How will my daughter of 2yrs 5mths cope at pre-school when she will not follow directions at home?
I am increasingly worried about my daughter who is 2yrs 5mths. She is due to star nursery school in a couple of months but I am wondering if she is really ready. I am trying to get her to follow directions at home such getting ready to go outside or to get ready for a meal, but she just seems unable to do this without me standing over her. She rarely will co operate even though I go at lengths to explain why she needs to get her coat on, or wash her hands. It seems the more I try to explain to her the less she will co operate. I don’t like telling her to do things, so always try to ask and give her an explanation as to why I want her to co-operate. If she is unable to follow my explanations at home which I have time to do how will she cope at nursery school where they may not have so much time to explain things to her but will expect her to follow directions.
Is there anything I can do to make her follow directions better? It worries me that she won’t enjoy her nursery experience as I have not prepared her enough.
It is difficult to know quite how any child will react when they take the first big step outside home and go to nursery school. Getting your daughter prepared is an excellent idea but remember that your home situation is very different from a nursery school. When she is there she will be one of a class of children, all of whom will be following directions, so she is far more likely to co-operate. She won’t have the one to one parent -child struggle either so your worries may be ill founded.
To help her at home, and to prepare her for school where she will be expected to follow simple directions, break things down into easily understood sentences. Although it is good to explain things to young children their level of comprehension means they are not always able to process too much information at one time. Directions which are too vague or long winded will just go over her head and she will tune out your voice. If you ask her to “tidy up this mess” and then launch into a long explanation of why she needs to do so – she may fall over the toys; someone else may fall over them; a visitor is coming; the room needs hovering etc. etc. – you are just giving her too much information. She needs specific directions such as, “Please pick up all the Duplo bricks and put them in their basket”. The Duplo may be spread throughout the jumble but she will be able to focus on this one item fairly well and manage the task. Then move on to another task, such as placing all the books back on their shelf. This will make the job much easier for her and she will able to achieve a lot more than trying to tidy away a jumble of toys and games.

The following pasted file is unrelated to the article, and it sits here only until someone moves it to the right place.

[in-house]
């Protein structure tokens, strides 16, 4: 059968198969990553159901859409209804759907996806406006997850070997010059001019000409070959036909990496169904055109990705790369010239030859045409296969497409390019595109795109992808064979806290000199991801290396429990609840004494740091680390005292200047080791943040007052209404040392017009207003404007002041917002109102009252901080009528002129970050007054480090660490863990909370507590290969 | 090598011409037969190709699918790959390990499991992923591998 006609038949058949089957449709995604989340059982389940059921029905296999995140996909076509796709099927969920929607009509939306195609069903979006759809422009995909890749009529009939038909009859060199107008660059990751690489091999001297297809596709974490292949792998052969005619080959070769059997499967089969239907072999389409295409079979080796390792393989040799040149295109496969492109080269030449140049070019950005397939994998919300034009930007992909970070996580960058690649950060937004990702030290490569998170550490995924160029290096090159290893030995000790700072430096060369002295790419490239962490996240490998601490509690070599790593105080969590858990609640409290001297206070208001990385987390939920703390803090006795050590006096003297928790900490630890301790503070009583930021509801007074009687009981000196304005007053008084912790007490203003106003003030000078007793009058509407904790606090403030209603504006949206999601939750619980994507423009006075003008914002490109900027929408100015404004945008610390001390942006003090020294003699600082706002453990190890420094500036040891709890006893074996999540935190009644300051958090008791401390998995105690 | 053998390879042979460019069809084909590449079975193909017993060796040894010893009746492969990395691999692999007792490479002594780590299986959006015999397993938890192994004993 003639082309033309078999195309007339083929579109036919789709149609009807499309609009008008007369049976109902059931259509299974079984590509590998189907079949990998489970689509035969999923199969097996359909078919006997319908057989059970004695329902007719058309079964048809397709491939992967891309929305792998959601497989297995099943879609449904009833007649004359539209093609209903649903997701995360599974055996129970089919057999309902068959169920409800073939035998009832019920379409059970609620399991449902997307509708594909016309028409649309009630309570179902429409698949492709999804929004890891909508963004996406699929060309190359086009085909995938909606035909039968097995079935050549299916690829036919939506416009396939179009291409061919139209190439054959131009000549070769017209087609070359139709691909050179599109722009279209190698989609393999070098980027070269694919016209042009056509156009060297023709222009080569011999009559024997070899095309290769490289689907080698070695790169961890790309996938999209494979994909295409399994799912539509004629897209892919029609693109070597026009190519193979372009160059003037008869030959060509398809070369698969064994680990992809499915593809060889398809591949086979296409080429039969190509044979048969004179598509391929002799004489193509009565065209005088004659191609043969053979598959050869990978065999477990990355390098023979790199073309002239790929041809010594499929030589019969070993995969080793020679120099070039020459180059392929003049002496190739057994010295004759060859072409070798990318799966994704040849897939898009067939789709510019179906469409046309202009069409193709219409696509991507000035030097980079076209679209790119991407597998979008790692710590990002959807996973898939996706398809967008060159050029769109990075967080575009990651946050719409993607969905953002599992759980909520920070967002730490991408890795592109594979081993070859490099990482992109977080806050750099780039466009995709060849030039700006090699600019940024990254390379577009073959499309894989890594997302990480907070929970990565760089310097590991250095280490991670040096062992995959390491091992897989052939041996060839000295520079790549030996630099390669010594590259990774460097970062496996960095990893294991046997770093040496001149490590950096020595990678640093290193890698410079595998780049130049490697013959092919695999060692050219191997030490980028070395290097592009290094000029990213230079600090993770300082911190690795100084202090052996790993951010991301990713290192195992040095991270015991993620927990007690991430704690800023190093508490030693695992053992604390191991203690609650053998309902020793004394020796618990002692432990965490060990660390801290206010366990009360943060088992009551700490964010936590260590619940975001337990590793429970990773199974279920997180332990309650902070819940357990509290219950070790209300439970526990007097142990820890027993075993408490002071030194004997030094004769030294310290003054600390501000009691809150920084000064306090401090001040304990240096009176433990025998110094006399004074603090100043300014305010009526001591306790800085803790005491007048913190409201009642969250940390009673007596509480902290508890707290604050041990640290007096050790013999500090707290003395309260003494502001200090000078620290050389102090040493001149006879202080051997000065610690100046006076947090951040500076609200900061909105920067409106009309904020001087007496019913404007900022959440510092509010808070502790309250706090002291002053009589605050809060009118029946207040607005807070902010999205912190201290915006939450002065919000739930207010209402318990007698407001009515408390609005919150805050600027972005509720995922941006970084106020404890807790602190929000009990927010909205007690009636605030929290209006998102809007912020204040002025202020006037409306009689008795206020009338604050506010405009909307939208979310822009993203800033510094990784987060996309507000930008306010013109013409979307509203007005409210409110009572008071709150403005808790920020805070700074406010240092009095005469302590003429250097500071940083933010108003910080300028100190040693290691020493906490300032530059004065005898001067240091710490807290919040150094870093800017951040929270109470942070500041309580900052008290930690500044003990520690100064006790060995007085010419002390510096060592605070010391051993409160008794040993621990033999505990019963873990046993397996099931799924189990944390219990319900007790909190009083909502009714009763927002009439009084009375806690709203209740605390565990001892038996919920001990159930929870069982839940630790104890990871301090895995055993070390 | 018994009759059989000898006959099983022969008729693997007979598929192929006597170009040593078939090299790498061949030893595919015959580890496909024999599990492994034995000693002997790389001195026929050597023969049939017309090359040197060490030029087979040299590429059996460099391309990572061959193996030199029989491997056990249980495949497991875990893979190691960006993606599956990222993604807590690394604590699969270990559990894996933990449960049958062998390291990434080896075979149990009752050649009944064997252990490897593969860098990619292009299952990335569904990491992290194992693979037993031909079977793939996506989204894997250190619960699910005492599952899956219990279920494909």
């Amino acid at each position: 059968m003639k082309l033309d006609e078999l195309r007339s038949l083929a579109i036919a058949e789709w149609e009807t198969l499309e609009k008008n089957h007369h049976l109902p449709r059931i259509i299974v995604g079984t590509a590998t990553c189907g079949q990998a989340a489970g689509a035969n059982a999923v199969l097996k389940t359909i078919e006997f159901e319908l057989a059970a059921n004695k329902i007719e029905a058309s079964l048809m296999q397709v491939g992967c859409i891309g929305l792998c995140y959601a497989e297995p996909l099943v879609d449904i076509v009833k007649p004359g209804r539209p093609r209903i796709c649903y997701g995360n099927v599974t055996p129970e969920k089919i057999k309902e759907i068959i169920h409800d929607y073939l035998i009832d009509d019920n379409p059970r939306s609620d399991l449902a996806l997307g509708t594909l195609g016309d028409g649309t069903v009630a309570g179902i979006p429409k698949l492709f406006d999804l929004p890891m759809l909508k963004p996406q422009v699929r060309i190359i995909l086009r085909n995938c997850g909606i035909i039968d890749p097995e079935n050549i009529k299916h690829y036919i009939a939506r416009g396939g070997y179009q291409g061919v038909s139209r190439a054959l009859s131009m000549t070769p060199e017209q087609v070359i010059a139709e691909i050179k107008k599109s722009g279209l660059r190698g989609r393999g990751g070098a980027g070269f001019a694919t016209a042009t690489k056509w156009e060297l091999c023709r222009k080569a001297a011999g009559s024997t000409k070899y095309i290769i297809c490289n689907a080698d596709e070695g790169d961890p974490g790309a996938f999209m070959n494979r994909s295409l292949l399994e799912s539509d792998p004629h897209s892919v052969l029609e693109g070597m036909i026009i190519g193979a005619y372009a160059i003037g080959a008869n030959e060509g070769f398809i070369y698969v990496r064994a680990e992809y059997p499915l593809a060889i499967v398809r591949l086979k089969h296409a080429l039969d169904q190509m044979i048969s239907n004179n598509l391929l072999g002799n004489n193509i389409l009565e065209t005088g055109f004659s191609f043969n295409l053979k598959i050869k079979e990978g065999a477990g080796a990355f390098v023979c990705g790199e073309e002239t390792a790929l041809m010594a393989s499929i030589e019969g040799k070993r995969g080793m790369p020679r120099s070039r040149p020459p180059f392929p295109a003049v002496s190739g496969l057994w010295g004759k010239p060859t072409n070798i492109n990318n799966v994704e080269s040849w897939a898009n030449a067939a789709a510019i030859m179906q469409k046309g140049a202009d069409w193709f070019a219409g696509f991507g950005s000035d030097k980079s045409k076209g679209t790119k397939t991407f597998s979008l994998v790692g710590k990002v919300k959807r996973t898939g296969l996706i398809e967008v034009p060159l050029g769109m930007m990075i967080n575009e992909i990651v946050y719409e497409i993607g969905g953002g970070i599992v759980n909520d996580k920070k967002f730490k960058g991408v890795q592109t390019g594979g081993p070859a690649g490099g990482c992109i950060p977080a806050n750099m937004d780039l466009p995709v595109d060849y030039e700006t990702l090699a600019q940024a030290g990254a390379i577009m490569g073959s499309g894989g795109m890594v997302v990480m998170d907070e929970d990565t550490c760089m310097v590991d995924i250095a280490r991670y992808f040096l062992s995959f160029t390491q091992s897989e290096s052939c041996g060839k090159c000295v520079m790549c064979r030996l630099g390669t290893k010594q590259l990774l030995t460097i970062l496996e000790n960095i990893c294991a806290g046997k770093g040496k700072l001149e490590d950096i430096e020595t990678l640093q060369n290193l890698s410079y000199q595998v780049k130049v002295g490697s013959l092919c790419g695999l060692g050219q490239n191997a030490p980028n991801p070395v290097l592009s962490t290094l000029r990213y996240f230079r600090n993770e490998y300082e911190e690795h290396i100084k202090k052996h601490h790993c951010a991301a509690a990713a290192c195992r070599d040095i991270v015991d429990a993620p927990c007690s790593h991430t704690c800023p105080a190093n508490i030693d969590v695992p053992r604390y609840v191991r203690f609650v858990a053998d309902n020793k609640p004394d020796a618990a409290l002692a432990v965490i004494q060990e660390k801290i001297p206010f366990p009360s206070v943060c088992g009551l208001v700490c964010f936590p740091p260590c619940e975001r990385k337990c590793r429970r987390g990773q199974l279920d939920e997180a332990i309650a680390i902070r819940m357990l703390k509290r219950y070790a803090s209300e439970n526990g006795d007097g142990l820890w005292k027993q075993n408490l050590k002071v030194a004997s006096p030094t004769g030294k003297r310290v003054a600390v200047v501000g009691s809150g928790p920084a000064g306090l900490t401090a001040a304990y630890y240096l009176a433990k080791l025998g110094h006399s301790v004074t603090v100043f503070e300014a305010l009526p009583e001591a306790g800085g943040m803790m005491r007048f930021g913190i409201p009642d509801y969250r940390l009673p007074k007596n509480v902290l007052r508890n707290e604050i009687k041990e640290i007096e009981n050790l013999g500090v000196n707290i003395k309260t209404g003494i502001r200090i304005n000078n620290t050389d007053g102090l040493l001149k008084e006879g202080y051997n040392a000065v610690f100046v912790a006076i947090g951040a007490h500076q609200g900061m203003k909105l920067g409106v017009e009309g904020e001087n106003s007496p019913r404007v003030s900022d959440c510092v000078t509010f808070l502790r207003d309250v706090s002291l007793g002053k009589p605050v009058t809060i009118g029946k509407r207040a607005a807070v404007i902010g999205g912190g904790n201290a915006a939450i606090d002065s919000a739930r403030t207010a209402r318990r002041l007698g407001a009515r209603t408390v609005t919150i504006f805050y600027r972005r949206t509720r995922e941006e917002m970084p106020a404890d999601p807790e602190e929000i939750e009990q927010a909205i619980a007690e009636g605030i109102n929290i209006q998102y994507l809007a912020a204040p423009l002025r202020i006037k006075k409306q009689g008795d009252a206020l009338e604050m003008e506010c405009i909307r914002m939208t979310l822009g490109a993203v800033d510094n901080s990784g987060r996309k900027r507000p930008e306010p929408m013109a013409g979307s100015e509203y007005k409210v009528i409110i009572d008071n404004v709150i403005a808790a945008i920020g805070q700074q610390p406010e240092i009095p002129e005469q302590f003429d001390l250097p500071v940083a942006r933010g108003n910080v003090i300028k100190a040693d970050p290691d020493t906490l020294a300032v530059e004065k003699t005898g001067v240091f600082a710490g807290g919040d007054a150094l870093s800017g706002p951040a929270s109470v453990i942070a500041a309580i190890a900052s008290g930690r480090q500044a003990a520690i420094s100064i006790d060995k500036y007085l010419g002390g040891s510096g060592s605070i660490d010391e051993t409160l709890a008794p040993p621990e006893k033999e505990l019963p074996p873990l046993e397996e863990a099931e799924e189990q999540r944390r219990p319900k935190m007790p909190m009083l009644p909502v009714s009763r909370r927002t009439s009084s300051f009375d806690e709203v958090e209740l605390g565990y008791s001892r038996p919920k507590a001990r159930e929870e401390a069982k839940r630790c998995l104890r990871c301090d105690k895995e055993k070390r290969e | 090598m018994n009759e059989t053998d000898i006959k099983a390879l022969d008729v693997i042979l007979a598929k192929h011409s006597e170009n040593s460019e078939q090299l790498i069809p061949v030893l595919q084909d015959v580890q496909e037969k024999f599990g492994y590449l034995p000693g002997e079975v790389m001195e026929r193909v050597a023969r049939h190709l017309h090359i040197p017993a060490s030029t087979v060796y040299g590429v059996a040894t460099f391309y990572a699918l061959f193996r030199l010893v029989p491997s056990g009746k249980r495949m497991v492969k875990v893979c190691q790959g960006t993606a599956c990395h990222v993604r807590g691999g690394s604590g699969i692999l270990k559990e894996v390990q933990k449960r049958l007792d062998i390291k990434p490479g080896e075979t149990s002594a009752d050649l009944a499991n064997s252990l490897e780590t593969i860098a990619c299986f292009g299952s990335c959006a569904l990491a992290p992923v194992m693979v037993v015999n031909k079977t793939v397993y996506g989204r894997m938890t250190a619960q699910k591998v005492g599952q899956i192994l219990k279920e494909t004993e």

If you want her to get ready to go out ask her to fetch her outdoor shoes or wellies and then help her put them on. Next, suggest she gets her coat. If it is a cold day ask her to find her scarf. If you have organized her possessions in an easy way for her to find them she should be able to do these tasks. You may need to give her some information as to where they are kept but make this easy. Don’t tell her, “Your wellies are in the kitchen” but be specific; ” Your wellies are next to the cat dishes”. Then she will be able to follow your directions through. Tell her in a simple way why she needs her wellies,” We are going to the park so we may find puddles to jump in”; or her scarf, ” The wind is very cold today so it will keep you warm”. That is enough information for her to deal with to be able to follow the direction.
If she still finds it difficult to follow directions try using them when you are playing games with her. Without realising it she will be following them as she is having fun. Set up an obstacle course in your sitting room. Ask her to jump over a cushion, then to crawl through some chair legs, to walk round the sofa and sit on her chair. A simple game of Simon Says is also a fun way to follow directions. Make sure you encourage her with praise when she follows each one.
Keep explaining each direction, but don’t push the issue all the time. Sometimes directions may just need to be followed, “It’s bath time, please get undressed”. If she is reluctant to do this don’t launch into a lengthy explanation but make it fun. Suggest she gets undressed in a different way, “Take off one sock”, “Great”; “Now take off your skirt”, “Well done”; ” Off with the other sock” and so on. Again, she is likely to comply as it will seem as if she is having a game.
There are bound to be times when she will not comply but these should be few and far between if you make a conscious effort to give her manageable directions. At this age she will still need help at times but encouraging her to do things for herself is great. It will certainly stand her in good stead when she is at school.